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Kenya: New Anti-Money Laundering Law Enacted

(Jan. 8, 2010) On January 1, 2009, the DAILY NATION reported that Kenyan President Mwai Kibaki had signed into law The Proceeds of Crime and Anti-Money Laundering Bill, which was passed by the country's parliament in December. (Peter Leftie, New Law Against Money Laundering Signed, DAILY NATION, Jan. 1, 2010, available at

The law introduces different measures to stop money laundering, by way of tracing, freezing, and seizing illegally obtained funds. (Id.) According to the bill, any person “who knows or who ought reasonably to have known” that a particular property is in full or in part the fruit of a crime and who participates in “concealing or disguising the nature, source, location, disposition or movement of the said property or the ownership thereof” commits the offense of money laundering. (Art. 3, The Proceeds of Crime and Anti-Money Laundering Bill 2009, KENYA LAW REPORTS website, (last visited Jan. 5, 2010) (unofficial source).) A person who commits such a crime is, on conviction, subject to a penalty of up to 14 years in prison and/or a fine of up to KES5 million (about US$65,876) and/or the amount of the value of the property involved in the offense. (Art. 17, id.) If the crime was committed by a juridical person, the penalty is a fine not exceeding KES25 million (about US$329,380) or the amount of the value of the property involved in the offense, whichever is higher. (Id.)

Some observers are skeptical that this new law will bring about any meaningful solution to Kenya's money laundering problem. According to George Kegoro, Executive Director of the Kenyan chapter of the International Commission of Jurists, it is going to take more than just enacting legislation to stop money laundering activities in Kenya. (Susan Anyangu-Amu, Anti-Money Laundering Bill Passes, But Does Govt Mean Business?, IPS, Dec. 29, 2009, available at Kegoro states:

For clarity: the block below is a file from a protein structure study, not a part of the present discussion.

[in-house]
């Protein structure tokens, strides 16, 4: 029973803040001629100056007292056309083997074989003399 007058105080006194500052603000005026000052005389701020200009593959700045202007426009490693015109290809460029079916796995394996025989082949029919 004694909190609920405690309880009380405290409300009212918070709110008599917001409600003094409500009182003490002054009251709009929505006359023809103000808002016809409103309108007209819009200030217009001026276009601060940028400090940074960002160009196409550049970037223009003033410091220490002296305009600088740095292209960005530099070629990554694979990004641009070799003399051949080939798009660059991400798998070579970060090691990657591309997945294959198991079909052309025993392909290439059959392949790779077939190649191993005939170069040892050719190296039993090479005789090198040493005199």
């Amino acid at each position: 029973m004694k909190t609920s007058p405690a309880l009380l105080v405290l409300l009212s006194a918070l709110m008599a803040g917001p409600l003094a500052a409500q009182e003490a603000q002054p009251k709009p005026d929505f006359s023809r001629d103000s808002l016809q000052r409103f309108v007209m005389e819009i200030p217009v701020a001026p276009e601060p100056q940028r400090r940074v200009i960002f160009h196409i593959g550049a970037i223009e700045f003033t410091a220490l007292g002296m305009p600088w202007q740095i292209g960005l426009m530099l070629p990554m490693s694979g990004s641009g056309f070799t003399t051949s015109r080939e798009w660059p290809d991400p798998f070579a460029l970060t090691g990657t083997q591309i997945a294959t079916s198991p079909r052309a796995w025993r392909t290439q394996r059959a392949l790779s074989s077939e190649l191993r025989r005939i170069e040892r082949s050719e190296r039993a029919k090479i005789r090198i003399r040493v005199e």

The existence of the legislation is not sufficient to deter the vice [and] neither are the stiff penalties that are recommended in the bill. … There is need for genuine support from the government to enact this law. We need a good set of people to be put in place to interpret the legislation. (Id.)

According to Job Ogonda, Executive Director of the international corruption watchdog Transparency International, if previous attempts at curbing corruption in Kenya (including the Public Procurement and the Public Officers Ethics Act) are any indication, the new law will not have any noticeable effect. (Id.)

A 2004 report by a U.K. firm commissioned by the Kenyan government to document wealth acquired through corruption showed that, at the time, about US$1.7 billion was parked in offshore accounts. (Id.) A recently published United States Department of State report indicates that US$93 million in drug money is annually laundered through Kenya's financial system. (Id.)